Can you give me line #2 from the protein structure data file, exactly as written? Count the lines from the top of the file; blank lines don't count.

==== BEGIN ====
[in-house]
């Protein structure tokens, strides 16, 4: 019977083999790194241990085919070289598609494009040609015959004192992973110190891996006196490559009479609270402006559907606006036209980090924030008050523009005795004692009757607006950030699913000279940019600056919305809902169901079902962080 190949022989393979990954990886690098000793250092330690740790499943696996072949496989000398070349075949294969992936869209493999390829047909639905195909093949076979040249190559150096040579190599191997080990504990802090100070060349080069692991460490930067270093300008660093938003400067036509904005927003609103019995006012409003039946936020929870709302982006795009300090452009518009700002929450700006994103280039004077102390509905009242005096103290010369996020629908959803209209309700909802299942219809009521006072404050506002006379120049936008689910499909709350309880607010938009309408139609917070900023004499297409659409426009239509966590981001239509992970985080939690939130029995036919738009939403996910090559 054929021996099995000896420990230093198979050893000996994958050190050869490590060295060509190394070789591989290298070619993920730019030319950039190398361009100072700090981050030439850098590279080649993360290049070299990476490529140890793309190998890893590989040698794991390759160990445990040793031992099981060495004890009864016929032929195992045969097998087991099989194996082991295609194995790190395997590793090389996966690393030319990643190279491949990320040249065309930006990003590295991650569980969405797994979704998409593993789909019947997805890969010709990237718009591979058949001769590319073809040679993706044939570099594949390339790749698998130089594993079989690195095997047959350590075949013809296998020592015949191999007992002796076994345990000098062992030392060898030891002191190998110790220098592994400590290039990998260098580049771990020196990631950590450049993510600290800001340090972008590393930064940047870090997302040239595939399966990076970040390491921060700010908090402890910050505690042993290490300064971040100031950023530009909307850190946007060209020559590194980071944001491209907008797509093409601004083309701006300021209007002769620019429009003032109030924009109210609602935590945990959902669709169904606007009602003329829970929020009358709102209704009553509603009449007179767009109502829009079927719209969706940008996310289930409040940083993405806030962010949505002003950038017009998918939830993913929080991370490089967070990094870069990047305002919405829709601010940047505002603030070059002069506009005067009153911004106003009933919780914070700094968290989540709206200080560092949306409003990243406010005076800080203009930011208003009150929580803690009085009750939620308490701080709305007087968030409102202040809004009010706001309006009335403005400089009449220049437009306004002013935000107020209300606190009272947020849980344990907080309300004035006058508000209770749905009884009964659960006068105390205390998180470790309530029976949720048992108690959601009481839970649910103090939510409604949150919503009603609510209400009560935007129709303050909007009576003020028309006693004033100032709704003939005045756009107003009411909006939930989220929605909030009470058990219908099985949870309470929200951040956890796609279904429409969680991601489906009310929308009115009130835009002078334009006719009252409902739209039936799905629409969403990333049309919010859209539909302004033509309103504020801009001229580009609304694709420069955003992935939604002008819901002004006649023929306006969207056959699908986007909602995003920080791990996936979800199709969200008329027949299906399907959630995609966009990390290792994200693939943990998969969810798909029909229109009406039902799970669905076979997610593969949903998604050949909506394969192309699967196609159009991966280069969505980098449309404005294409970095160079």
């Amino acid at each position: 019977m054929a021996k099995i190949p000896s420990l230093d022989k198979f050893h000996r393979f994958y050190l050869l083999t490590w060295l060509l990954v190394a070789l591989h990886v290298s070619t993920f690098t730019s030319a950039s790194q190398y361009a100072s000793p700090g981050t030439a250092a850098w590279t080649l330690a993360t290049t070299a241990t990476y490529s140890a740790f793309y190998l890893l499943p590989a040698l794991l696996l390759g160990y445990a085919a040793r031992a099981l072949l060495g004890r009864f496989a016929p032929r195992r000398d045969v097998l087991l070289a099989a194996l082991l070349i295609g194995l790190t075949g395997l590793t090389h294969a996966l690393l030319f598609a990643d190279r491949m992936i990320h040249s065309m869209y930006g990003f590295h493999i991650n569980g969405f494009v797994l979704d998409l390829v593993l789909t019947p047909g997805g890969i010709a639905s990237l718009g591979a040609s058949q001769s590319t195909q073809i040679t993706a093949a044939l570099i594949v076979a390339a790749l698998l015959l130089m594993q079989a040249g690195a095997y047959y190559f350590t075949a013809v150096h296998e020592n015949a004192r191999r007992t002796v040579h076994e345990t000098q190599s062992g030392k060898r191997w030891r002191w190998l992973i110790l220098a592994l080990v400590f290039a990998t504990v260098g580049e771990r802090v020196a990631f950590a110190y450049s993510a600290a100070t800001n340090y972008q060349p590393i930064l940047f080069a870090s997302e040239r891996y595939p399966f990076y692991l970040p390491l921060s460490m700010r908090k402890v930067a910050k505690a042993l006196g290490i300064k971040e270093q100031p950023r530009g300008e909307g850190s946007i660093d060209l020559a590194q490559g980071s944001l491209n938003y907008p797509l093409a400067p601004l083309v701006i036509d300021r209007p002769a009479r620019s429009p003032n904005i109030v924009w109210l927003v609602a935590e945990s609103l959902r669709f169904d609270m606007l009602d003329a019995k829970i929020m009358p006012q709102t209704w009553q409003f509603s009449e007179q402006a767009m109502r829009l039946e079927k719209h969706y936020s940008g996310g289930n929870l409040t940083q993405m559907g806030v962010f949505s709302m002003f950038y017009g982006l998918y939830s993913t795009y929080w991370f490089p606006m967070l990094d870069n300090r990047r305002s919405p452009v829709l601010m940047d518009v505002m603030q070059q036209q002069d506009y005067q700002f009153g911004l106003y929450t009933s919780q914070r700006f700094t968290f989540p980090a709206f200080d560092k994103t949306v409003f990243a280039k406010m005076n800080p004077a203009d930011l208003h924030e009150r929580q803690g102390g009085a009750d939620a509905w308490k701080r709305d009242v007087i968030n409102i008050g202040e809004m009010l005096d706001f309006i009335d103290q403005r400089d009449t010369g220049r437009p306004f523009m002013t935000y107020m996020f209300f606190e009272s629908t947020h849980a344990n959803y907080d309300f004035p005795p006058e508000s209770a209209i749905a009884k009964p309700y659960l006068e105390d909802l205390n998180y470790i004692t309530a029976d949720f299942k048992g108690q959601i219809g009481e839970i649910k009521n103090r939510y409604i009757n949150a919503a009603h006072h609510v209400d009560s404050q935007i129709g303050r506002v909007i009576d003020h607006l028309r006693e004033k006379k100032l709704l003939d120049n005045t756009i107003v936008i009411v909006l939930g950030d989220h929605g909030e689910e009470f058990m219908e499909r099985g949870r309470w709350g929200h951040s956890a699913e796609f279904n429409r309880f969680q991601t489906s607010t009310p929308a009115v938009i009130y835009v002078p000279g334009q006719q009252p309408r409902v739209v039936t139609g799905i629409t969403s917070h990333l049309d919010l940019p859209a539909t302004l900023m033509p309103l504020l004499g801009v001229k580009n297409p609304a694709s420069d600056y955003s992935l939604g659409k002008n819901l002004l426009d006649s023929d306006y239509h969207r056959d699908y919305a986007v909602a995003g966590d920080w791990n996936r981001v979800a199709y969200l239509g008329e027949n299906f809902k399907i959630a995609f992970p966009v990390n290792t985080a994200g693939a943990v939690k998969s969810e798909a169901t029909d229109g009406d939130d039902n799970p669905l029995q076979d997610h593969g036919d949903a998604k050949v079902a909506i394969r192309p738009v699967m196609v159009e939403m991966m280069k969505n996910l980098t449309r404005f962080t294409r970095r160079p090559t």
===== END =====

């Protein structure tokens, strides 16, 4: 019977083999790194241990085919070289598609494009040609015959004192992973110190891996006196490559009479609270402006559907606006036209980090924030008050523009005795004692009757607006950030699913000279940019600056919305809902169901079902962080 190949022989393979990954990886690098000793250092330690740790499943696996072949496989000398070349075949294969992936869209493999390829047909639905195909093949076979040249190559150096040579190599191997080990504990802090100070060349080069692991460490930067270093300008660093938003400067036509904005927003609103019995006012409003039946936020929870709302982006795009300090452009518009700002929450700006994103280039004077102390509905009242005096103290010369996020629908959803209209309700909802299942219809009521006072404050506002006379120049936008689910499909709350309880607010938009309408139609917070900023004499297409659409426009239509966590981001239509992970985080939690939130029995036919738009939403996910090559 054929021996099995000896420990230093198979050893000996994958050190050869490590060295060509190394070789591989290298070619993920730019030319950039190398361009100072700090981050030439850098590279080649993360290049070299990476490529140890793309190998890893590989040698794991390759160990445990040793031992099981060495004890009864016929032929195992045969097998087991099989194996082991295609194995790190395997590793090389996966690393030319990643190279491949990320040249065309930006990003590295991650569980969405797994979704998409593993789909019947997805890969010709990237718009591979058949001769590319073809040679993706044939570099594949390339790749698998130089594993079989690195095997047959350590075949013809296998020592015949191999007992002796076994345990000098062992030392060898030891002191190998110790220098592994400590290039990998260098580049771990020196990631950590450049993510600290800001340090972008590393930064940047870090997302040239595939399966990076970040390491921060700010908090402890910050505690042993290490300064971040100031950023530009909307850190946007060209020559590194980071944001491209907008797509093409601004083309701006300021209007002769620019429009003032109030924009109210609602935590945990959902669709169904606007009602003329829970929020009358709102209704009553509603009449007179767009109502829009079927719209969706940008996310289930409040940083993405806030962010949505002003950038017009998918939830993913929080991370490089967070990094870069990047305002919405829709601010940047505002603030070059002069506009005067009153911004106003009933919780914070700094968290989540709206200080560092949306409003990243406010005076800080203009930011208003009150929580803690009085009750939620308490701080709305007087968030409102202040809004009010706001309006009335403005400089009449220049437009306004002013935000107020209300606190009272947020849980344990907080309300004035006058508000209770749905009884009964659960006068105390205390998180470790309530029976949720048992108690959601009481839970649910103090939510409604949150919503009603609510209400009560935007129709303050909007009576003020028309006693004033100032709704003939005045756009107003009411909006939930989220929605909030009470058990219908099985949870309470929200951040956890796609279904429409969680991601489906009310929308009115009130835009002078334009006719009252409902739209039936799905629409969403990333049309919010859209539909302004033509309103504020801009001229580009609304694709420069955003992935939604002008819901002004006649023929306006969207056959699908986007909602995003920080791990996936979800199709969200008329027949299906399907959630995609966009990390290792994200693939943990998969969810798909029909229109009406039902799970669905076979997610593969949903998604050949909506394969192309699967196609159009991966280069969505980098449309404005294409970095160079």